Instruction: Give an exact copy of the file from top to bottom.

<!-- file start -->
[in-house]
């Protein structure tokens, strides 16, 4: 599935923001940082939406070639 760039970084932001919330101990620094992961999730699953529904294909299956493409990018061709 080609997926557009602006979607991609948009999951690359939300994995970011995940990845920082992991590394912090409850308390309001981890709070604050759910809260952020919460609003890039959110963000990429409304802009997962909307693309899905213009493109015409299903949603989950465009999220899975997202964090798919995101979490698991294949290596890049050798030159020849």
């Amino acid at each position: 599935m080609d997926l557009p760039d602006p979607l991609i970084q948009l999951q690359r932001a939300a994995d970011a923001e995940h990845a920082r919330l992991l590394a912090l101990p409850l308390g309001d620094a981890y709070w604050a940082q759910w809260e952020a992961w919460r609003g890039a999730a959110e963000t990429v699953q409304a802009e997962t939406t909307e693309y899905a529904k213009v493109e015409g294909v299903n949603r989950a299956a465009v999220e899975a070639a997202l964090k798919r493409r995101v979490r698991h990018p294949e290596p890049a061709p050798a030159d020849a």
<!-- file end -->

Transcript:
[in-house]
């Protein structure tokens, strides 16, 4: 599935923001940082939406070639 760039970084932001919330101990620094992961999730699953529904294909299956493409990018061709 080609997926557009602006979607991609948009999951690359939300994995970011995940990845920082992991590394912090409850308390309001981890709070604050759910809260952020919460609003890039959110963000990429409304802009997962909307693309899905213009493109015409299903949603989950465009999220899975997202964090798919995101979490698991294949290596890049050798030159020849």
């Amino acid at each position: 599935m080609d997926l557009p760039d602006p979607l991609i970084q948009l999951q690359r932001a939300a994995d970011a923001e995940h990845a920082r919330l992991l590394a912090l101990p409850l308390g309001d620094a981890y709070w604050a940082q759910w809260e952020a992961w919460r609003g890039a999730a959110e963000t990429v699953q409304a802009e997962t939406t909307e693309y899905a529904k213009v493109e015409g294909v299903n949603r989950a299956a465009v999220e899975a070639a997202l964090k798919r493409r995101v979490r698991h990018p294949e290596p890049a061709p050798a030159d020849a």